When teaching a class on coaching, I joke with the class about having shirts made up that say “COACH” and threaten to hand them out and make them wear them in their workplace.
“What if I gave you a shirt like this and made you wear it in your workplace when you get back on Monday? Who here would want to wear it? What would your employees say?”
A few replies to my questions from a recent group of leaders during a class on coaching appear below.
“Not a chance.”
“They would ask me if I started coaching one of my kid’s teams.”
“I would be laughed out of the place.”
I pressed a little further to find the root of the hesitation on being labeled the “COACH” in their workplace. Each was a leader in their organization. Each had a title and at least a few employees. But something was stopping them from coaching.
As the conversation progressed, the obstacles became more clear. There wasn’t enough time to coach (and get their own work done). The culture would be critical of this approach. They were not coached as employees, and the list went on and on until an even more revealing answer came to light.
“Because when a team is failing, they fire the Coach!”
There it was, the real fear behind the hesitation. Being the focus of performance may result in the owners switching leaders if the organization is not performing. With the fear out in the open we could move towards agreeing on why coaching is essential to the team’s success.
Coaching goes beyond holding people accountable for task completion. Coaching is about developing people as individuals, stretching them, and helping them achieve more both individually and collectively. Coaching requires a combination of encouragement and accountability. Coaching is needed for teams.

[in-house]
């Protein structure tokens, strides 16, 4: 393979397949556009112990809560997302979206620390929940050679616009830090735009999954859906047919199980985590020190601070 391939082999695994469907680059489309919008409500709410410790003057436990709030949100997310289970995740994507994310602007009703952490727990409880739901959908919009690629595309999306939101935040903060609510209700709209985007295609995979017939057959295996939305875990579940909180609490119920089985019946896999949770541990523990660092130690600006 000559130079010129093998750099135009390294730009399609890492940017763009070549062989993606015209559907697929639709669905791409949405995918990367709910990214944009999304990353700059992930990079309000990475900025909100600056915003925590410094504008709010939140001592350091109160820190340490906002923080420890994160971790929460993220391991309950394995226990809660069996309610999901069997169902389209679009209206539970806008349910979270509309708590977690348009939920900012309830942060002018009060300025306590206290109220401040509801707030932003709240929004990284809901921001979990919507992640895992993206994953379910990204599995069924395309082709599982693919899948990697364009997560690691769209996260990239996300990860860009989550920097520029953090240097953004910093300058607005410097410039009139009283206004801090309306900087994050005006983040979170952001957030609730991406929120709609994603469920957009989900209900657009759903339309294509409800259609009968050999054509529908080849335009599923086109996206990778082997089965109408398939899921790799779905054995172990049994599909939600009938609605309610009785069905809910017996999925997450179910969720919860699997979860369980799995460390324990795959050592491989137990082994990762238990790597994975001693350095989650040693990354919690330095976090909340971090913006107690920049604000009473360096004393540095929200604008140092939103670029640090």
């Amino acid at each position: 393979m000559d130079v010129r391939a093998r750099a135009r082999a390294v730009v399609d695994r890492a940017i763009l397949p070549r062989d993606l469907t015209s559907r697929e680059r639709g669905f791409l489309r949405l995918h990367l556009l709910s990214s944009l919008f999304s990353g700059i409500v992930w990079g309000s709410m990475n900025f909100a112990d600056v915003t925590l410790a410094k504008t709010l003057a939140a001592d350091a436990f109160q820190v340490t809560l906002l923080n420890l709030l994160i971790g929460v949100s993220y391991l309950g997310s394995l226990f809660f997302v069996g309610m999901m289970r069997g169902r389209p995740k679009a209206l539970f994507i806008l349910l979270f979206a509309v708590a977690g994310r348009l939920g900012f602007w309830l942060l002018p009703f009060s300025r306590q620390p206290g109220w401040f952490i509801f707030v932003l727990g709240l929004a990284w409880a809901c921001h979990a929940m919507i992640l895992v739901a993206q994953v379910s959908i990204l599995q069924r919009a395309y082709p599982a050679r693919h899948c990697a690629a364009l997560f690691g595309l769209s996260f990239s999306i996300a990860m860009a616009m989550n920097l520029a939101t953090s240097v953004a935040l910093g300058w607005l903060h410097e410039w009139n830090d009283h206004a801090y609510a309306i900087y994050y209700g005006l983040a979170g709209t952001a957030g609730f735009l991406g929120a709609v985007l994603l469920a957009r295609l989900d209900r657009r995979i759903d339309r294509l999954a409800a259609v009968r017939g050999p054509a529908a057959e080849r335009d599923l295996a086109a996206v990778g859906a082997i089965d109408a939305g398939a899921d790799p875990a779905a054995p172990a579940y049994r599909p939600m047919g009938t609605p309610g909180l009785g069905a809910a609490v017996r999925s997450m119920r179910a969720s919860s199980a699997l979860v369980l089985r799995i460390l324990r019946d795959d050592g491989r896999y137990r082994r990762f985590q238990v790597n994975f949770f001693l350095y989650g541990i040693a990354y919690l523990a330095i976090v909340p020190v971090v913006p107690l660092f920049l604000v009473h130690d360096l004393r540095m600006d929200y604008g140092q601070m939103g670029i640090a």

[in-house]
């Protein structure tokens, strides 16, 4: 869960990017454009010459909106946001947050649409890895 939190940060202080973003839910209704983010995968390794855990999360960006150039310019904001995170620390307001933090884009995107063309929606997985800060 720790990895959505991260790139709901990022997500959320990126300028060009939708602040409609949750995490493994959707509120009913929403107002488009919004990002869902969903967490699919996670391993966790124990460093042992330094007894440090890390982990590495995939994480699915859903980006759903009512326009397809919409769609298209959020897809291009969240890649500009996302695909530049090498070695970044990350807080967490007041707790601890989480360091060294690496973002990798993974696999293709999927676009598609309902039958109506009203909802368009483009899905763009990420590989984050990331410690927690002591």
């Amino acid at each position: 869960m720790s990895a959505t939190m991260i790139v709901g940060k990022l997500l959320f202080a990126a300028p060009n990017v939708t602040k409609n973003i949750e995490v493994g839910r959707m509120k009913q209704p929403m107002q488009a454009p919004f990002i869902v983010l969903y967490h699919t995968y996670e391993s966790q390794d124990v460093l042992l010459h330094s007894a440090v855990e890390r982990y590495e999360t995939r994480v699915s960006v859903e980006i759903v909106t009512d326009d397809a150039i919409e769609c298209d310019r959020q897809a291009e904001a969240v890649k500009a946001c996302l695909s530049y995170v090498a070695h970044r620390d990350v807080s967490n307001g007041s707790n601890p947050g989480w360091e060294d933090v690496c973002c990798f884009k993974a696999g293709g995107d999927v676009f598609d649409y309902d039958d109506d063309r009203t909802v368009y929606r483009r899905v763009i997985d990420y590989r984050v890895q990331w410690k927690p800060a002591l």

Beyond a mere threat, I actually had these shirts made up and hand them out at the end of the class. Periodically, I would get an email about how wearing the shirt in the workplace helped the leader focus on coaching their employees, despite the initial awkwardness. I even heard from a leader who must wear a uniform each day at work, but wears the “COACH” shirt underneath once a week as a reminder to coach their employees.
A few months ago, I changed my strategy. In addition to having them take a shirt, I issued a challenge. The first leader to email me a picture of them in their workplace wearing the shirt would win a prize.
The responses have been great. Within a day or two I start to receive photos of these leaders wearing their “COACH” shirt in the workplace. The challenge helped provide some incentive, but the results have been greater than just a prize. Many leaders have been surprised as they experience something more once the awkwardness fades: their employees have embraced the concept and are enjoying the coaching.
But that is not the only surprise.
Last week I taught the Coaching class in the morning, but then there was a break where the group had a few other instructors before concluding the day with me. I headed back in the room and started the session.
It was when I clicked to the second slide of the PowerPoint.
There it was. A photo appeared on the screen. It was a photo of the entire class wearing their “COACH” shirts in the lobby. They had managed to take the photo and put it into the presentation during the break.
“Technically, since we are all on the clock, this counts as working.”
I laughed. I was encouraged by their creativity. I was surprised.
After giving out prizes to all of them, I reminded them that now that they had gotten over their initial hesitation, they could all become better coaching in their workplace.
Over the next few days, other photos appeared in my inbox. Coaches were identifying themselves, and starting to do the work. They were making a difference.
How about you? Do you need a shirt as well?
Make a list of those in your workplace, circles, or life that need some coaching. Once the awkwardness fades, it may be just what they need.